Jane Austen: Film And Fashion is a celebration of costume design in film and television - but with a difference. This unusual exhibition offers an opportunity to compare fact with fiction, by featuring both costumes created for recent television and film adaptations of Jane Austen's novels, alongside thirty original pieces of fashionable dress and accessories dating back to the Regency period from the resident collection. Jane Austen lived in Bath periodically, and scenes from two novels, Northanger Abbey and Persuasion, are set in the city, with key scenes taking place in the Assembly Rooms, which houses the exhibition. In the novels there is very little information about what the characters actually wore, making it a difficult task for costume designers to dress the actors authentically. The exhibition explains how each designer went about the process, providing an insight into their methods of working. It includes costumes from productions such as the BBC's Pride and Prejudice, starring Colin Firth, and the film versions of Sense and Sensibility, with Kate Winslet, Emma Thompson and Hugh Grant, and Emma, featuring Gwyneth Paltrow. Free audio guides that accompany the exhibition include first hand narratives from actors such as Greg Wise and Amanda Root, as well as the costume designers themselves. The Museum Of Costume, Bath until November.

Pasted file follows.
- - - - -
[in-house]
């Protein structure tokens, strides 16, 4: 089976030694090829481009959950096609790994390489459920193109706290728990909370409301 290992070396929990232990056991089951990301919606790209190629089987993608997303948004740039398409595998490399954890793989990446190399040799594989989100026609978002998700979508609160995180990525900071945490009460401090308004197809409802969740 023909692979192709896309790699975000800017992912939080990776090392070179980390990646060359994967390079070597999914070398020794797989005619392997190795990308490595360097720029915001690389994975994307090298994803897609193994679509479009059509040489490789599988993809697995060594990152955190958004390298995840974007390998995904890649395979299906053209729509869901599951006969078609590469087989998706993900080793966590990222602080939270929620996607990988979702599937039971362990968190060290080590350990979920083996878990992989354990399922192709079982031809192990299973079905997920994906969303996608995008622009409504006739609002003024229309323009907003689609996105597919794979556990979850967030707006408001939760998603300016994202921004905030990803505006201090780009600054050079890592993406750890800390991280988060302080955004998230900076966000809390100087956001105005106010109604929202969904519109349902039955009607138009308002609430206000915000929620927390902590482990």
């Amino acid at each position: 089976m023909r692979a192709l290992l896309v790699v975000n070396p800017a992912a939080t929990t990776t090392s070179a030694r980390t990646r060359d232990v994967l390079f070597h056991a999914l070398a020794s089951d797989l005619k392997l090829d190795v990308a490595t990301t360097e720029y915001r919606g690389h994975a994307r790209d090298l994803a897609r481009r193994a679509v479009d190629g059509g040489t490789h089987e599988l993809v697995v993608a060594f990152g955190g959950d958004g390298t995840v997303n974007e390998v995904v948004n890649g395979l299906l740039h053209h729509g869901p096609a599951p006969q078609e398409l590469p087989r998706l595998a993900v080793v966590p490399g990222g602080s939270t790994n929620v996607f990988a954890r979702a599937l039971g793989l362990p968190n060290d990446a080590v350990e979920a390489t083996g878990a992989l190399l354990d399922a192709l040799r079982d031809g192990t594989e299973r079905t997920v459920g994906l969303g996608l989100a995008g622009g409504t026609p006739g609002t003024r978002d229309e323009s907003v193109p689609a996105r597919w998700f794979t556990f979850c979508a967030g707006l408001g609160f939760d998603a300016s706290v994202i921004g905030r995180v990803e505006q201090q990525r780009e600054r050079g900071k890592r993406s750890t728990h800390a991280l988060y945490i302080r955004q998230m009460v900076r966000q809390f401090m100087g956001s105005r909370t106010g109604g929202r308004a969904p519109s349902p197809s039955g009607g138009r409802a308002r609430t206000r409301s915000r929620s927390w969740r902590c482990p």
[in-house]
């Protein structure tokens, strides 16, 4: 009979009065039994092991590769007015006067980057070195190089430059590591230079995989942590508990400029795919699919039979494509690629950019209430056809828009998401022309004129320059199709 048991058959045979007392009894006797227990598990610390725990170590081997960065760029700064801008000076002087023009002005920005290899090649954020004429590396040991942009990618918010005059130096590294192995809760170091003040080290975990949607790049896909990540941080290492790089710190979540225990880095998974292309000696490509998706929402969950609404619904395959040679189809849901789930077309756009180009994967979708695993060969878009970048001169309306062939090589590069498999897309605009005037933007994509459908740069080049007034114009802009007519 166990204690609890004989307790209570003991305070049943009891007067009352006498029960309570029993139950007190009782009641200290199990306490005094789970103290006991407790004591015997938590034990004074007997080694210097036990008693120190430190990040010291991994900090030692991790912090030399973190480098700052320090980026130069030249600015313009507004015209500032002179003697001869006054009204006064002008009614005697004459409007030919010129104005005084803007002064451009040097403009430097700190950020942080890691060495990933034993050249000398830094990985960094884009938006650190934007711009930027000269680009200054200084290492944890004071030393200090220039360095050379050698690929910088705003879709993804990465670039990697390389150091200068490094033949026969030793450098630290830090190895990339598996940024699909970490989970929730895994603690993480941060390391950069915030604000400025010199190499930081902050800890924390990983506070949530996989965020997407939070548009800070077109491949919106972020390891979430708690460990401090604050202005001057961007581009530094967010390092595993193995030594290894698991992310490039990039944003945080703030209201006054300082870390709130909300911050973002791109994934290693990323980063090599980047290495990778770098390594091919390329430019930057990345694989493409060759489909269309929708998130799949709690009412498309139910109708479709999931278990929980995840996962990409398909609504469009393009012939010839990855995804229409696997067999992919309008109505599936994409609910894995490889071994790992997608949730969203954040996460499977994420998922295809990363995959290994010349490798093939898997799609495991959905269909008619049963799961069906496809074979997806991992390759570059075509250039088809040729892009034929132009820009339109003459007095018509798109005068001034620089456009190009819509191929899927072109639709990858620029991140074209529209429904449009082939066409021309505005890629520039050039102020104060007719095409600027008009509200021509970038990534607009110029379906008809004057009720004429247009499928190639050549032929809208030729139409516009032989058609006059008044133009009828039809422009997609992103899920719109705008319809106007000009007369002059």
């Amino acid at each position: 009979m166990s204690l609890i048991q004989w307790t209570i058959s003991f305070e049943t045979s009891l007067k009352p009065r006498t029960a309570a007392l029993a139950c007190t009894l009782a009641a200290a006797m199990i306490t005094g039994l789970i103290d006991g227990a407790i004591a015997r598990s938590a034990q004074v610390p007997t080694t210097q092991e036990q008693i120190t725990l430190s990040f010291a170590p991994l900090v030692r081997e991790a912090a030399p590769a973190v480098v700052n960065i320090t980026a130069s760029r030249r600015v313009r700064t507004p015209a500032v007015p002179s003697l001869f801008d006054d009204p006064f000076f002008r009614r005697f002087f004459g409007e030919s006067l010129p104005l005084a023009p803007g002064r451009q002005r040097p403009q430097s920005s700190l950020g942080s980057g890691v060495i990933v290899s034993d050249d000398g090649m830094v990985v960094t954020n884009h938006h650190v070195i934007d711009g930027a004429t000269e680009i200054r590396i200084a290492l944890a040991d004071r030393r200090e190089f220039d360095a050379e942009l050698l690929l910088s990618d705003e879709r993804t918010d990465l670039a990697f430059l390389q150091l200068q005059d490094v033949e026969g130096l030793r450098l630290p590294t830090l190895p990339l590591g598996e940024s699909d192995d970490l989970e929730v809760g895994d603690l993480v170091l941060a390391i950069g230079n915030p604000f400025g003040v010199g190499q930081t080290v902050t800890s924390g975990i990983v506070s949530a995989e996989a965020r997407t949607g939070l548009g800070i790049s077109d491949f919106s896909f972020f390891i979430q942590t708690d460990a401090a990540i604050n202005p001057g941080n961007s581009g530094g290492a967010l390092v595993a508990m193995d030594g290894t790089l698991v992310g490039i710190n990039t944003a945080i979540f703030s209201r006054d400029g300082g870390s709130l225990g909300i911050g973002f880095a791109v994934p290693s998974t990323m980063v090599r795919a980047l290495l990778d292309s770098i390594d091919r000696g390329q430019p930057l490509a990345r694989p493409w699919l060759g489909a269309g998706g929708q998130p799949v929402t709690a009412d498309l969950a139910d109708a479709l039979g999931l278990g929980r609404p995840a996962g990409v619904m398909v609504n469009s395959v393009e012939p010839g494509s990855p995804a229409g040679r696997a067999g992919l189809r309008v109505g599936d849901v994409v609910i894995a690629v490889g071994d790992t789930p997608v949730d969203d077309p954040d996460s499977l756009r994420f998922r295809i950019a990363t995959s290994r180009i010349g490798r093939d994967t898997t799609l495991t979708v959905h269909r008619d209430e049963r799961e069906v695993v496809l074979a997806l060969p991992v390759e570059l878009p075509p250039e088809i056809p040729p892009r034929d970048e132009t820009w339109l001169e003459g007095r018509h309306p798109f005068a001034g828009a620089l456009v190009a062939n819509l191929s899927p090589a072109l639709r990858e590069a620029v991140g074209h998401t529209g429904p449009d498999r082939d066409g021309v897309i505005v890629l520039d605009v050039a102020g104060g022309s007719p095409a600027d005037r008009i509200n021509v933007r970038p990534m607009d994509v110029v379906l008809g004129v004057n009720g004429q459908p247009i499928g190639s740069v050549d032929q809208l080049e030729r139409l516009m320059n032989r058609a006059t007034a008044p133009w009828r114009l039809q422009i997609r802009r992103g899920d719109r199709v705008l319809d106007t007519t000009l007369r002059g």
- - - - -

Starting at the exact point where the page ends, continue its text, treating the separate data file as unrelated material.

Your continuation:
Andy Goldsworthy: Passage is an exploration of the possibilities of a relatively new Norman Foster designed private gallery, whose proportions and 11,000 sq ft floor space, give Tate Modern's Turbine Hall competition. Goldsworthy has produced numerous site specific works all over the world, and specialises in bringing the outdoors indoors. In the 24 ft high Gallery 1, he has deposited an 18ft high stone tower, formed of granite pieces transported from a beach in Scotland (the largest weighing one and a half tonnes) that rely on purely their density and a system of sanded cavities for their balance. Timber enclosures surround the granite, but allow the bold visitor into its core for a more intimate inspection of the natural joints. Survivors can move on to Gallery 2, a 150ft long low ceilinged space, housing a 40ft long winding clay piece, created by applying mixture of hay and human hair soaked with slip to bind clay around tree branches. The walls are lined with photographic images of icicles, stalks, branches, leaf sculptures and a 3km long moonlit chalk path. Finally, in the more intimate Gallery 3, Goldsworthy has created a series of 6ft long wooden boxes at floor level, for visitors to examine snaking and rounded forms of sweet chestnut leaves, held together by thorns. All good 'what I did in my autumn half term holiday' stuff. Further information can be found on the Albion web site, via the link from the Galleries section of ExhibitionsNet. Albion, London until 31st March.